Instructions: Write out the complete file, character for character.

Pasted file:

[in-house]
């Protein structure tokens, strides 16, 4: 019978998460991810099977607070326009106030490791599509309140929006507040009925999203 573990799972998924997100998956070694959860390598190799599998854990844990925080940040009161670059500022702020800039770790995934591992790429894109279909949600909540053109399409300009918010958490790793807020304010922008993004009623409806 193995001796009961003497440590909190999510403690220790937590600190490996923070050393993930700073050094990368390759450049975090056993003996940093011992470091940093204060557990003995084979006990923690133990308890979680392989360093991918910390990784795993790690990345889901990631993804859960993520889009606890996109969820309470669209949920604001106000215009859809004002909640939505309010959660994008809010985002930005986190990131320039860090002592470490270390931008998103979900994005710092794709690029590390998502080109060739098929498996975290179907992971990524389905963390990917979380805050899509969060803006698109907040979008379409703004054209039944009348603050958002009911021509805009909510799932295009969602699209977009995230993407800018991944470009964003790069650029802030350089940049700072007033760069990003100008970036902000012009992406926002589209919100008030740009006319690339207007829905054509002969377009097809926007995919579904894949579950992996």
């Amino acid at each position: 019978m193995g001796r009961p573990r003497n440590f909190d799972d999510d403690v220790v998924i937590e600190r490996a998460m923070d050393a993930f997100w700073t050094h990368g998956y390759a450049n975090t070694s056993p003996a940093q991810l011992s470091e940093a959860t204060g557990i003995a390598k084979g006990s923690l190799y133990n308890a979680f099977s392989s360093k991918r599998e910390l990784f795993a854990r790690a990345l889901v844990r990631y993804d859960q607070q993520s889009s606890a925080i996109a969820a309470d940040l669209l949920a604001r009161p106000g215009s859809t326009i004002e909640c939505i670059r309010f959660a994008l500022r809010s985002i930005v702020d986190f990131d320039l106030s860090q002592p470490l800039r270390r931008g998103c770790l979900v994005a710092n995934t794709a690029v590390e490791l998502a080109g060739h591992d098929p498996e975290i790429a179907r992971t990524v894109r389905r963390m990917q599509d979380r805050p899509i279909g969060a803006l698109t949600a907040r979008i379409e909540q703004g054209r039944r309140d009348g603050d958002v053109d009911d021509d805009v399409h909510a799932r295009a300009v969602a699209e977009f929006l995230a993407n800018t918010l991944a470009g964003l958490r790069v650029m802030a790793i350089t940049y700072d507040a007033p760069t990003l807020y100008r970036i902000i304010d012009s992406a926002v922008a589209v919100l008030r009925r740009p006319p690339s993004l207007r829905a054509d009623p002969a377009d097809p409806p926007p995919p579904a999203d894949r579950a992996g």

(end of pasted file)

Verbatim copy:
[in-house]
């Protein structure tokens, strides 16, 4: 019978998460991810099977607070326009106030490791599509309140929006507040009925999203 573990799972998924997100998956070694959860390598190799599998854990844990925080940040009161670059500022702020800039770790995934591992790429894109279909949600909540053109399409300009918010958490790793807020304010922008993004009623409806 193995001796009961003497440590909190999510403690220790937590600190490996923070050393993930700073050094990368390759450049975090056993003996940093011992470091940093204060557990003995084979006990923690133990308890979680392989360093991918910390990784795993790690990345889901990631993804859960993520889009606890996109969820309470669209949920604001106000215009859809004002909640939505309010959660994008809010985002930005986190990131320039860090002592470490270390931008998103979900994005710092794709690029590390998502080109060739098929498996975290179907992971990524389905963390990917979380805050899509969060803006698109907040979008379409703004054209039944009348603050958002009911021509805009909510799932295009969602699209977009995230993407800018991944470009964003790069650029802030350089940049700072007033760069990003100008970036902000012009992406926002589209919100008030740009006319690339207007829905054509002969377009097809926007995919579904894949579950992996």
């Amino acid at each position: 019978m193995g001796r009961p573990r003497n440590f909190d799972d999510d403690v220790v998924i937590e600190r490996a998460m923070d050393a993930f997100w700073t050094h990368g998956y390759a450049n975090t070694s056993p003996a940093q991810l011992s470091e940093a959860t204060g557990i003995a390598k084979g006990s923690l190799y133990n308890a979680f099977s392989s360093k991918r599998e910390l990784f795993a854990r790690a990345l889901v844990r990631y993804d859960q607070q993520s889009s606890a925080i996109a969820a309470d940040l669209l949920a604001r009161p106000g215009s859809t326009i004002e909640c939505i670059r309010f959660a994008l500022r809010s985002i930005v702020d986190f990131d320039l106030s860090q002592p470490l800039r270390r931008g998103c770790l979900v994005a710092n995934t794709a690029v590390e490791l998502a080109g060739h591992d098929p498996e975290i790429a179907r992971t990524v894109r389905r963390m990917q599509d979380r805050p899509i279909g969060a803006l698109t949600a907040r979008i379409e909540q703004g054209r039944r309140d009348g603050d958002v053109d009911d021509d805009v399409h909510a799932r295009a300009v969602a699209e977009f929006l995230a993407n800018t918010l991944a470009g964003l958490r790069v650029m802030a790793i350089t940049y700072d507040a007033p760069t990003l807020y100008r970036i902000i304010d012009s992406a926002v922008a589209v919100l008030r009925r740009p006319p690339s993004l207007r829905a054509d009623p002969a377009d097809p409806p926007p995919p579904a999203d894949r579950a992996g």